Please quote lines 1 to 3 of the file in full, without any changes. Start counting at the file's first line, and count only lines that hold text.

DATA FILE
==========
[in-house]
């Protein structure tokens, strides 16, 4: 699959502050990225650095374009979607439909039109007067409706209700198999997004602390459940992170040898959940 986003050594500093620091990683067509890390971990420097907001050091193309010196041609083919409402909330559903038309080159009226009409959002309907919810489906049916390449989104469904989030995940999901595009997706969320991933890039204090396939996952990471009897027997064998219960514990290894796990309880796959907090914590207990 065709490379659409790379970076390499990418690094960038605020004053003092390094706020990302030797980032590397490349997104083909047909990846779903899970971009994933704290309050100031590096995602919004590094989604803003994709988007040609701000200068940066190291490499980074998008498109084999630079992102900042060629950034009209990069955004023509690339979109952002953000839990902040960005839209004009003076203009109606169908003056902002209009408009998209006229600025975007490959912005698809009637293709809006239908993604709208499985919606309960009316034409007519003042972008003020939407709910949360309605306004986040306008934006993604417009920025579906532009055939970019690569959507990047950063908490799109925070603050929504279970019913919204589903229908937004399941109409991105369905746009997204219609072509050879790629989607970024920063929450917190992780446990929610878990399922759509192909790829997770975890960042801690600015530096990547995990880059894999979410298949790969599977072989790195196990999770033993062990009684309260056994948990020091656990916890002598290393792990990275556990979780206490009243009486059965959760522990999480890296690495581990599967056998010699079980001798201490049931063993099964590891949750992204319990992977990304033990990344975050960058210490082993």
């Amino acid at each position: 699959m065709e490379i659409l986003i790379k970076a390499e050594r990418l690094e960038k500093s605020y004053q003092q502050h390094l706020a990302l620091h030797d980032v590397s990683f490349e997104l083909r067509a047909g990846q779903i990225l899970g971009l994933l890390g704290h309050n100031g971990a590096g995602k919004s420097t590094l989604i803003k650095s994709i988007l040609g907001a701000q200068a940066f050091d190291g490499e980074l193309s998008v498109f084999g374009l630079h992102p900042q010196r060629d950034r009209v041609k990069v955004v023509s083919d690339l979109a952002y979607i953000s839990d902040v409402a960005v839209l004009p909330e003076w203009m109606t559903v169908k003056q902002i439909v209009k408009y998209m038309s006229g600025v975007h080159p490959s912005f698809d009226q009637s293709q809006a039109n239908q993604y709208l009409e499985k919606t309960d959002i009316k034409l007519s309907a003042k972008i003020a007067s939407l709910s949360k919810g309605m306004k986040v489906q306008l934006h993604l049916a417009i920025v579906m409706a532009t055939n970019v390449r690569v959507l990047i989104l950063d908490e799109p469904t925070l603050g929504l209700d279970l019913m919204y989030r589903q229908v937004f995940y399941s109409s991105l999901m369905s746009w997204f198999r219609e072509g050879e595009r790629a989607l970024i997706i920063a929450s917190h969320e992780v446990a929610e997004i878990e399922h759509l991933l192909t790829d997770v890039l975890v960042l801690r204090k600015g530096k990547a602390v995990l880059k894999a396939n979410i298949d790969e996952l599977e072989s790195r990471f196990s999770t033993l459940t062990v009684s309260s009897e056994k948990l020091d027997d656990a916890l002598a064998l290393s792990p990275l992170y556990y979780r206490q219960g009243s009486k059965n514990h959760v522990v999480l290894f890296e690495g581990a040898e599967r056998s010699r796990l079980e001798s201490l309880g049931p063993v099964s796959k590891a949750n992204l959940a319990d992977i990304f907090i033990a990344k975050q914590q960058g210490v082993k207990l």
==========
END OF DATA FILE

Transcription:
[in-house]
């Protein structure tokens, strides 16, 4: 699959502050990225650095374009979607439909039109007067409706209700198999997004602390459940992170040898959940 986003050594500093620091990683067509890390971990420097907001050091193309010196041609083919409402909330559903038309080159009226009409959002309907919810489906049916390449989104469904989030995940999901595009997706969320991933890039204090396939996952990471009897027997064998219960514990290894796990309880796959907090914590207990 065709490379659409790379970076390499990418690094960038605020004053003092390094706020990302030797980032590397490349997104083909047909990846779903899970971009994933704290309050100031590096995602919004590094989604803003994709988007040609701000200068940066190291490499980074998008498109084999630079992102900042060629950034009209990069955004023509690339979109952002953000839990902040960005839209004009003076203009109606169908003056902002209009408009998209006229600025975007490959912005698809009637293709809006239908993604709208499985919606309960009316034409007519003042972008003020939407709910949360309605306004986040306008934006993604417009920025579906532009055939970019690569959507990047950063908490799109925070603050929504279970019913919204589903229908937004399941109409991105369905746009997204219609072509050879790629989607970024920063929450917190992780446990929610878990399922759509192909790829997770975890960042801690600015530096990547995990880059894999979410298949790969599977072989790195196990999770033993062990009684309260056994948990020091656990916890002598290393792990990275556990979780206490009243009486059965959760522990999480890296690495581990599967056998010699079980001798201490049931063993099964590891949750992204319990992977990304033990990344975050960058210490082993």
């Amino acid at each position: 699959m065709e490379i659409l986003i790379k970076a390499e050594r990418l690094e960038k500093s605020y004053q003092q502050h390094l706020a990302l620091h030797d980032v590397s990683f490349e997104l083909r067509a047909g990846q779903i990225l899970g971009l994933l890390g704290h309050n100031g971990a590096g995602k919004s420097t590094l989604i803003k650095s994709i988007l040609g907001a701000q200068a940066f050091d190291g490499e980074l193309s998008v498109f084999g374009l630079h992102p900042q010196r060629d950034r009209v041609k990069v955004v023509s083919d690339l979109a952002y979607i953000s839990d902040v409402a960005v839209l004009p909330e003076w203009m109606t559903v169908k003056q902002i439909v209009k408009y998209m038309s006229g600025v975007h080159p490959s912005f698809d009226q009637s293709q809006a039109n239908q993604y709208l009409e499985k919606t309960d959002i009316k034409l007519s309907a003042k972008i003020a007067s939407l709910s949360k919810g309605m306004k986040v489906q306008l934006h993604l049916a417009i920025v579906m409706a532009t055939n970019v390449r690569v959507l990047i989104l950063d908490e799109p469904t925070l603050g929504l209700d279970l019913m919204y989030r589903q229908v937004f995940y399941s109409s991105l999901m369905s746009w997204f198999r219609e072509g050879e595009r790629a989607l970024i997706i920063a929450s917190h969320e992780v446990a929610e997004i878990e399922h759509l991933l192909t790829d997770v890039l975890v960042l801690r204090k600015g530096k990547a602390v995990l880059k894999a396939n979410i298949d790969e996952l599977e072989s790195r990471f196990s999770t033993l459940t062990v009684s309260s009897e056994k948990l020091d027997d656990a916890l002598a064998l290393s792990p990275l992170y556990y979780r206490q219960g009243s009486k059965n514990h959760v522990v999480l290894f890296e690495g581990a040898e599967r056998s010699r796990l079980e001798s201490l309880g049931p063993v099964s796959k590891a949750n992204l959940a319990d992977i990304f907090i033990a990344k975050q914590q960058g210490v082993k207990l």